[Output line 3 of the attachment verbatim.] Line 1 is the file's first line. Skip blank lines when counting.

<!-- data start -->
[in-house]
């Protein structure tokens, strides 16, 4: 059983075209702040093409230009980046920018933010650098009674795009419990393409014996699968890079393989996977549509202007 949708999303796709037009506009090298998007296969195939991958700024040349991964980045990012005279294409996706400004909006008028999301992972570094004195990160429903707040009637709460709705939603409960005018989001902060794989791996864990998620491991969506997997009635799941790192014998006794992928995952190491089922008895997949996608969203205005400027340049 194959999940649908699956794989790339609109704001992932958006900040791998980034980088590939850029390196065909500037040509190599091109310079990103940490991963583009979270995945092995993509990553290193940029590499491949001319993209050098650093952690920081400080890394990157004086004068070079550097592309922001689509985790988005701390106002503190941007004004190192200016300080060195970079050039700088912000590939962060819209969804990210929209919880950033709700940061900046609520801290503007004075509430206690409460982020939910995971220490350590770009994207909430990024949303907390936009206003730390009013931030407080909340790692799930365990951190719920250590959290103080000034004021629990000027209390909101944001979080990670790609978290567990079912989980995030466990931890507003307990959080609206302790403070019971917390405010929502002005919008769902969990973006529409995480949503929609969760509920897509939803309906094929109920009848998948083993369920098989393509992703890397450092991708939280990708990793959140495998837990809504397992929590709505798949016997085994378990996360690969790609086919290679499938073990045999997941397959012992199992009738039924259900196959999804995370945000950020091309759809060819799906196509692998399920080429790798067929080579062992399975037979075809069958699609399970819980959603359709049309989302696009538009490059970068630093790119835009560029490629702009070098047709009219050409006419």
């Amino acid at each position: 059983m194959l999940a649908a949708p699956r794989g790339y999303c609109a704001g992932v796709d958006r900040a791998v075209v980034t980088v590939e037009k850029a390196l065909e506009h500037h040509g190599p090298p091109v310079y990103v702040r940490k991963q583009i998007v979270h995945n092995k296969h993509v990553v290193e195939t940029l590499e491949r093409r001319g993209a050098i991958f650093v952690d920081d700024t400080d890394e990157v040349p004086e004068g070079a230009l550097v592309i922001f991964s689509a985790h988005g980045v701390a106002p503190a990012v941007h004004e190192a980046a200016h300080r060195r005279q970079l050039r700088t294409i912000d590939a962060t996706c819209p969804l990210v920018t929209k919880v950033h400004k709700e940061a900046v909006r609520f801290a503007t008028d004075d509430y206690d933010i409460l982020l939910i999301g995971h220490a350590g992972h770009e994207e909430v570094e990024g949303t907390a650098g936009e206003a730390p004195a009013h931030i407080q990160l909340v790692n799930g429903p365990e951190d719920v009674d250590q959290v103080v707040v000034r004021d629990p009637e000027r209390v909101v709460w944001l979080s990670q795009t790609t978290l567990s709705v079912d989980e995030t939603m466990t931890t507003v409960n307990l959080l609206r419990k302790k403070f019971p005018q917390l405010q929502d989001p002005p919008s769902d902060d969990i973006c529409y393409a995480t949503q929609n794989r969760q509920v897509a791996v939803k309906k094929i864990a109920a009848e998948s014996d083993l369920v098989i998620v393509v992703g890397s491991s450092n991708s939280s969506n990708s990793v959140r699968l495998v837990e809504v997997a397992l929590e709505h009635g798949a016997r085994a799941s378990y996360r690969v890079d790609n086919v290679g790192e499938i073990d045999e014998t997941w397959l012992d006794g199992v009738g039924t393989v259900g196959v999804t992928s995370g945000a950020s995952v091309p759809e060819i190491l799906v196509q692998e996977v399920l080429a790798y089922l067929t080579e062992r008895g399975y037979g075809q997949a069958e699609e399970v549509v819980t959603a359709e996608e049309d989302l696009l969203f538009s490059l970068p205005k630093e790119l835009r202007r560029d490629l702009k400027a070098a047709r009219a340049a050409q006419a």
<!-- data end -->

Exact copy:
């Amino acid at each position: 059983m194959l999940a649908a949708p699956r794989g790339y999303c609109a704001g992932v796709d958006r900040a791998v075209v980034t980088v590939e037009k850029a390196l065909e506009h500037h040509g190599p090298p091109v310079y990103v702040r940490k991963q583009i998007v979270h995945n092995k296969h993509v990553v290193e195939t940029l590499e491949r093409r001319g993209a050098i991958f650093v952690d920081d700024t400080d890394e990157v040349p004086e004068g070079a230009l550097v592309i922001f991964s689509a985790h988005g980045v701390a106002p503190a990012v941007h004004e190192a980046a200016h300080r060195r005279q970079l050039r700088t294409i912000d590939a962060t996706c819209p969804l990210v920018t929209k919880v950033h400004k709700e940061a900046v909006r609520f801290a503007t008028d004075d509430y206690d933010i409460l982020l939910i999301g995971h220490a350590g992972h770009e994207e909430v570094e990024g949303t907390a650098g936009e206003a730390p004195a009013h931030i407080q990160l909340v790692n799930g429903p365990e951190d719920v009674d250590q959290v103080v707040v000034r004021d629990p009637e000027r209390v909101v709460w944001l979080s990670q795009t790609t978290l567990s709705v079912d989980e995030t939603m466990t931890t507003v409960n307990l959080l609206r419990k302790k403070f019971p005018q917390l405010q929502d989001p002005p919008s769902d902060d969990i973006c529409y393409a995480t949503q929609n794989r969760q509920v897509a791996v939803k309906k094929i864990a109920a009848e998948s014996d083993l369920v098989i998620v393509v992703g890397s491991s450092n991708s939280s969506n990708s990793v959140r699968l495998v837990e809504v997997a397992l929590e709505h009635g798949a016997r085994a799941s378990y996360r690969v890079d790609n086919v290679g790192e499938i073990d045999e014998t997941w397959l012992d006794g199992v009738g039924t393989v259900g196959v999804t992928s995370g945000a950020s995952v091309p759809e060819i190491l799906v196509q692998e996977v399920l080429a790798y089922l067929t080579e062992r008895g399975y037979g075809q997949a069958e699609e399970v549509v819980t959603a359709e996608e049309d989302l696009l969203f538009s490059l970068p205005k630093e790119l835009r202007r560029d490629l702009k400027a070098a047709r009219a340049a050409q006419a």